a nascent project and helping it gain shape and grow was appealing.”

Sanjay Anandaram started his Bangalore-based VC firm Jumpstartup, a year ago
and has funded start-ups like Apnaloan. He attributes his decision to an
interest in entrepreneurship coupled with the IT boom at that time. Anandaram
explains, “There is a season and a reason for everything. In the last 50
years, wealth creation was unfashionable in India. That has now changed. The key
to wealth creation is entrepreneurship and that requires a VC.”

Subinder Khurana of Principal Infinity Ventures, a Delhi-based firm, which
invests mainly in IT projects says, “Coming from a technology background
and with an experience of working in start-ups, I wanted to utilise my
experience by working with different companies at a time. Becoming a VC was a
logical step in that direction.”

A VC’s biggest challenge…

The biggest challenge for a VC is to spot a bad investment
before it is made. The best way to avoid this is to select the right team and
evaluate a good business model. A creative team ensures a constant flow of novel
ideas, which is the key to the success of any venture. The same goes for
business models. A year ago, during the tech-hype, there were wannabe VCs who
jumped into the fray, funnelling money into numerous start-ups hoping to make a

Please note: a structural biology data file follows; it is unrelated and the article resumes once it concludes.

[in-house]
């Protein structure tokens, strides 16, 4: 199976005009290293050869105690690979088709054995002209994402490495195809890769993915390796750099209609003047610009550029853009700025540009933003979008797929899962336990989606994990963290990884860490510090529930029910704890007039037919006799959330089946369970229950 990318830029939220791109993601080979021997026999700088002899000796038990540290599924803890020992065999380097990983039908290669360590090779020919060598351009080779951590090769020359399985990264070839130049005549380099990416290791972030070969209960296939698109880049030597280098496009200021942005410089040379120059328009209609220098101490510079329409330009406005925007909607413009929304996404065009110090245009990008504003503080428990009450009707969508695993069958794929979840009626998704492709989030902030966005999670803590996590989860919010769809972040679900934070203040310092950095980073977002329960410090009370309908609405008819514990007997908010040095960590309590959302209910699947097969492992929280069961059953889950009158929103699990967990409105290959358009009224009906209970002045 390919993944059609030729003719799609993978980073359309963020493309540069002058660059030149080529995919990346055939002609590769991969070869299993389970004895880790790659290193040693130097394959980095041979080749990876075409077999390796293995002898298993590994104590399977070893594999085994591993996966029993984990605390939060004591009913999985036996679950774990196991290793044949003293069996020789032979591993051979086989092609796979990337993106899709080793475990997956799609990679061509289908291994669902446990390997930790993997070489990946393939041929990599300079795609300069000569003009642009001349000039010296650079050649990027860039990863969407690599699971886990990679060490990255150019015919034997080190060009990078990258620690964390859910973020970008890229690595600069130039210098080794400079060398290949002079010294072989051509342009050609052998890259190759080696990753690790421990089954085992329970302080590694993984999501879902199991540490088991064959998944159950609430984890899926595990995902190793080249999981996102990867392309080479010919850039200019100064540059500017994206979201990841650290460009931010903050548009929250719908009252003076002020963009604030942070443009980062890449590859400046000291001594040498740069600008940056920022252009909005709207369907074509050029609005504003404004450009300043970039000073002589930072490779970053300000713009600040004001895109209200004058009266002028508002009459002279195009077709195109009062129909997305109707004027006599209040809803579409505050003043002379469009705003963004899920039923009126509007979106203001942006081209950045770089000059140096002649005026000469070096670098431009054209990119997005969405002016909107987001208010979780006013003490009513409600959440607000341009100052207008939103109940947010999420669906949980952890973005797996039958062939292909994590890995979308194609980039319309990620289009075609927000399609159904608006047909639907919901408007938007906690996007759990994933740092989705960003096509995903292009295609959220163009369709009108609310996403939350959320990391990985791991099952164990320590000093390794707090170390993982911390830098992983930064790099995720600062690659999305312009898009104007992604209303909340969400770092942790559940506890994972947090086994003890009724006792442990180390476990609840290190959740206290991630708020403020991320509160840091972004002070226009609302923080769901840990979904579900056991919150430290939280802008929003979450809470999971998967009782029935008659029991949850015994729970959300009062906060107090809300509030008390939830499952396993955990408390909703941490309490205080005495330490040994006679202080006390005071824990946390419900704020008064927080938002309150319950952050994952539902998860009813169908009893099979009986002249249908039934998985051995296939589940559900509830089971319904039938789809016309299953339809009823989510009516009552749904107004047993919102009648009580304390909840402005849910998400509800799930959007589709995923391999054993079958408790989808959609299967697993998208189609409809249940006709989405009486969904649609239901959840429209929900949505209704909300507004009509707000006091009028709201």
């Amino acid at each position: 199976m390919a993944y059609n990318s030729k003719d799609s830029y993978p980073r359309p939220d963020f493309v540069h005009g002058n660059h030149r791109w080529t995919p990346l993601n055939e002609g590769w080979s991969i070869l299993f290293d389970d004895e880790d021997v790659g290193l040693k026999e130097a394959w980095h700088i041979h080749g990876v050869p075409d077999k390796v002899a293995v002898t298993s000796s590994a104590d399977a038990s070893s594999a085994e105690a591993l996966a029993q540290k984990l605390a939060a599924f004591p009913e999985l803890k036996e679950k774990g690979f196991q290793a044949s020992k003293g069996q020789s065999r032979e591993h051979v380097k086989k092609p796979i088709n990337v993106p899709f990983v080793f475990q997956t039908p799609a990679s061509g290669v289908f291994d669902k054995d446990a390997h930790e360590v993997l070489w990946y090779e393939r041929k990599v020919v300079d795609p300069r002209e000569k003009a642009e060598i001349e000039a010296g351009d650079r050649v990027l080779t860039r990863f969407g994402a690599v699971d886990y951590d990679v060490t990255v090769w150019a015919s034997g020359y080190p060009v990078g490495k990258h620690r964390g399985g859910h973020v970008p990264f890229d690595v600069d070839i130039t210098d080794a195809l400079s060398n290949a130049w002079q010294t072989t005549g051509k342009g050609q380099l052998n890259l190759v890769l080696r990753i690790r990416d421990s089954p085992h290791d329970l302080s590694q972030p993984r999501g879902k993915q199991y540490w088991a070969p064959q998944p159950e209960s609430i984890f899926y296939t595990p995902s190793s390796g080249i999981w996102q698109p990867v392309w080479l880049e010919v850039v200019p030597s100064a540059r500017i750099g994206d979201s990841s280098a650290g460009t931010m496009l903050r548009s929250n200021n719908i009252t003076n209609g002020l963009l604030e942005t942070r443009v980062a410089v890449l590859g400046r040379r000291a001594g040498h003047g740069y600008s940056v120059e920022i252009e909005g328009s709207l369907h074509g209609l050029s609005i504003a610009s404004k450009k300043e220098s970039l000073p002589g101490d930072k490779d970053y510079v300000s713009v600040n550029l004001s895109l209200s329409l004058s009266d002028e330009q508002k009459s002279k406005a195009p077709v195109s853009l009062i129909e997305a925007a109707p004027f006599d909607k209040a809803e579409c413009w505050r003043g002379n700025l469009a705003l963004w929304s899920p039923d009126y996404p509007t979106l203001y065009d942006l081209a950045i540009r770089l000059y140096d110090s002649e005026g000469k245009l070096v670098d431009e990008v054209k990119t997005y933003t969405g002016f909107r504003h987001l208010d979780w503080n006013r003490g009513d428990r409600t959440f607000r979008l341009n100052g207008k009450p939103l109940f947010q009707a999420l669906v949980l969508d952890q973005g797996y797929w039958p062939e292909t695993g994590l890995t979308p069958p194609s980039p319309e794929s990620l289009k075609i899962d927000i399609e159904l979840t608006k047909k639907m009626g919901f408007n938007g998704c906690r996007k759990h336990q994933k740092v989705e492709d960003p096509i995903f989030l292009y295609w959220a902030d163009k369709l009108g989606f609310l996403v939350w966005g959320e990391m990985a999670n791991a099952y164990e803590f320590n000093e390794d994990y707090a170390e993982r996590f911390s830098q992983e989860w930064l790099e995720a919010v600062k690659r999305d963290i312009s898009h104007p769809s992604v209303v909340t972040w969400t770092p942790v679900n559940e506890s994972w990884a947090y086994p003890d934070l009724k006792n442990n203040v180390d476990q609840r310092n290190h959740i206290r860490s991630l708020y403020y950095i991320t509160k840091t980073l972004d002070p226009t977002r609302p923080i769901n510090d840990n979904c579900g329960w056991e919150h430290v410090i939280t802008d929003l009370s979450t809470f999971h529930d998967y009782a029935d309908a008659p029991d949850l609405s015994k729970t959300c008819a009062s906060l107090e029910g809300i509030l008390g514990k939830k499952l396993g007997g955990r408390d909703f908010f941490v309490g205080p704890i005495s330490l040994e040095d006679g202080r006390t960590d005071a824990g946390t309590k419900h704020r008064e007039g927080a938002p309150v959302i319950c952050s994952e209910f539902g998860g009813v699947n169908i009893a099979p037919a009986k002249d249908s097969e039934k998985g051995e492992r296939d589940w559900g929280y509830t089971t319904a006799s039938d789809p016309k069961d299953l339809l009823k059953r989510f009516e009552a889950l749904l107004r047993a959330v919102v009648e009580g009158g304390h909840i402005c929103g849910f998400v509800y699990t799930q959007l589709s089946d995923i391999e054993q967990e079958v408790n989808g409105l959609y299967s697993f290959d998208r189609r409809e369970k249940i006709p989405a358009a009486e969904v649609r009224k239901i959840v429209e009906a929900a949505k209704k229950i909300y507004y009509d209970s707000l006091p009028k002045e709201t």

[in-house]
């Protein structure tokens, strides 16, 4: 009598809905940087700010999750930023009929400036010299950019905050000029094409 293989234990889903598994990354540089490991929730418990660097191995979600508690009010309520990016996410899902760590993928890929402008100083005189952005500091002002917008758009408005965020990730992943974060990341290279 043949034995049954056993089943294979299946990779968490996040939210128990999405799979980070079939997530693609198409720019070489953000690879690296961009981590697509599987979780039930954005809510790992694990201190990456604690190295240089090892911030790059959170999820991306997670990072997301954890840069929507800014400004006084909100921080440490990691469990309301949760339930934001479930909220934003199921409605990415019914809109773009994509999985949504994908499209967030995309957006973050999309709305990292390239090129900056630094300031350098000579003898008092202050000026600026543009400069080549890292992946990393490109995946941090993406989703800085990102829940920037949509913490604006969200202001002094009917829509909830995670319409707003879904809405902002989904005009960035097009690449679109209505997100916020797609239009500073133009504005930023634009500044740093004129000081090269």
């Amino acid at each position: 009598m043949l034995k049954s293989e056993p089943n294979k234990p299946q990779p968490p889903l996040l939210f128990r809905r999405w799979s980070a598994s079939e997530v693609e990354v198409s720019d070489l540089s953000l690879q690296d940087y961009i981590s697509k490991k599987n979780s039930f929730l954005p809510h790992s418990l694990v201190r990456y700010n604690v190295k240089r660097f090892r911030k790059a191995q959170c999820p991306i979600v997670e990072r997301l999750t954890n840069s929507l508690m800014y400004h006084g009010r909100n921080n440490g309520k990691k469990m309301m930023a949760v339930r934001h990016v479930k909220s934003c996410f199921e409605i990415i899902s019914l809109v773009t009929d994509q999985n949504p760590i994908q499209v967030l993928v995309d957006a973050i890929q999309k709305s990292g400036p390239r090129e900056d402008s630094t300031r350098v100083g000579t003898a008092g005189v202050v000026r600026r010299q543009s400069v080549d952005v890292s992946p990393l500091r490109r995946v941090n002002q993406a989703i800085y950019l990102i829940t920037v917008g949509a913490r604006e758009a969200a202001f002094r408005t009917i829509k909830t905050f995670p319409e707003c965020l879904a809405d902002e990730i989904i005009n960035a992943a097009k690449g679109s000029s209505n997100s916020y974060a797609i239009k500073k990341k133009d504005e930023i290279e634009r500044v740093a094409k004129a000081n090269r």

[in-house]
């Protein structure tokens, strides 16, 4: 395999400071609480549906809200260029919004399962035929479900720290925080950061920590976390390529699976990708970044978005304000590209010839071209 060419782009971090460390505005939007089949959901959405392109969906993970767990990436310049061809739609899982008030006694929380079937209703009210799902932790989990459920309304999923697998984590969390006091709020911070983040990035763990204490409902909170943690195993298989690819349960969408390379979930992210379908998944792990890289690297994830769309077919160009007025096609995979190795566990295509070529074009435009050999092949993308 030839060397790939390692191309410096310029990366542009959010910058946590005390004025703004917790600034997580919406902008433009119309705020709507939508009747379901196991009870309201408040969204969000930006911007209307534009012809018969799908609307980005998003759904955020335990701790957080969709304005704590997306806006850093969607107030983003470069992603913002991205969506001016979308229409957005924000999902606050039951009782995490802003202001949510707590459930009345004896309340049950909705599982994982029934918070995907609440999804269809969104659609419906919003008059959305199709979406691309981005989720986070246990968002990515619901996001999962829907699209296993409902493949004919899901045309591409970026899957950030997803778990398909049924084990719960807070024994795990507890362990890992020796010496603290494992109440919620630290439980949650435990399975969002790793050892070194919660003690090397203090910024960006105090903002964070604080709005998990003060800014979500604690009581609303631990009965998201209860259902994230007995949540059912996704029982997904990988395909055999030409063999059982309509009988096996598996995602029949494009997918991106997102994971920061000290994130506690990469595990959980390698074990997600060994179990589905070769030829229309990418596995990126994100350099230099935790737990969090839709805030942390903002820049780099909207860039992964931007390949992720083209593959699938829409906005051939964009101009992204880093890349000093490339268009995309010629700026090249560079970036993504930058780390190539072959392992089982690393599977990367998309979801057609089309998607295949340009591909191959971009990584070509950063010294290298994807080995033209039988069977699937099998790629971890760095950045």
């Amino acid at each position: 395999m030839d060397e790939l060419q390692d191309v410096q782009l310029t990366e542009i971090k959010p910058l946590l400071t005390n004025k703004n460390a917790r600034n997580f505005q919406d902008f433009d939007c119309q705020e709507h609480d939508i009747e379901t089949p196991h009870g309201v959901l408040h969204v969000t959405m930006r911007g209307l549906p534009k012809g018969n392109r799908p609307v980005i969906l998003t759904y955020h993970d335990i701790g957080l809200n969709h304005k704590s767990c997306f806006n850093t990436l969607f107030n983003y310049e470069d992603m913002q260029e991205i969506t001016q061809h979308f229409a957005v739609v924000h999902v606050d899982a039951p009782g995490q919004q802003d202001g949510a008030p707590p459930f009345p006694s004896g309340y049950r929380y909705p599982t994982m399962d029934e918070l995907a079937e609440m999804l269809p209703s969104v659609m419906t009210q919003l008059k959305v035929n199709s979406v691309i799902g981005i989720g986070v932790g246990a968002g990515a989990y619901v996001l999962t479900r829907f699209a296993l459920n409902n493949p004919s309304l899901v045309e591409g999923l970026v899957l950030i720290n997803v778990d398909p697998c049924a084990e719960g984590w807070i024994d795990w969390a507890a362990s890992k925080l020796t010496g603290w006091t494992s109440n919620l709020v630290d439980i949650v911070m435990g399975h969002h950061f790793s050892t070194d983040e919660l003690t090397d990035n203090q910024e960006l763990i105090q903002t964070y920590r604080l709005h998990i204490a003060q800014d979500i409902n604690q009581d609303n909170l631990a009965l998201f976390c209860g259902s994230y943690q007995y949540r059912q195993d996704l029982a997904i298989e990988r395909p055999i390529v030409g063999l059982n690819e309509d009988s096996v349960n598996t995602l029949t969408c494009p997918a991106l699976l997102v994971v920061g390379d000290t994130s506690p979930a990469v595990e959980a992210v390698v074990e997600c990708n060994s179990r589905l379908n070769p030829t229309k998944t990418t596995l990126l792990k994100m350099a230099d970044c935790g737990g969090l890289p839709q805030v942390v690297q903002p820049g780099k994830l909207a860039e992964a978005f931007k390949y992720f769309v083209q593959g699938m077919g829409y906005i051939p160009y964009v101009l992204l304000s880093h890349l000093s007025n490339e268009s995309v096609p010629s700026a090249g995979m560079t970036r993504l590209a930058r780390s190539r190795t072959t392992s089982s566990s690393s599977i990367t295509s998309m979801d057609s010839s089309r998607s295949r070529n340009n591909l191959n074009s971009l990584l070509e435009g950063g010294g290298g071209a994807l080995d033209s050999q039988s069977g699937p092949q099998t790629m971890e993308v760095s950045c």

quick buck. But the dot-com bust coupled with the economic slowdown has changed
the entire scene. Now, most start-ups are finding it difficult to extract the
next round of funding. VCs have begun to demand proof of their profitability, as
revenues are not flowing in as expected. VCs now make it a point to scrutinize
the revenue models and management of those ventures approaching them for funds.

While evaluating the business concept, the first question
raised would be about the viability and scalability of the business. The time
frame for the pay-offs and the associated risks are also factors that are
considered. As Arun Jethmalani of Valuenotes says, “Besides the business
model, the team is most important. A first rate team can make a second rate idea
work, while a second rate team could end up ruining even the best of
ideas!”

Adds Khurana of Infinity Ventures, “The ability of a
team would depend upon several factors such as–the competence, experience,
capability to work under pressure, cohesiveness and motivation to work through
hardships. The track record of the team members is the best indicator, but even
that is no guarantee of success”. Kakkar of Antfactory also talks about the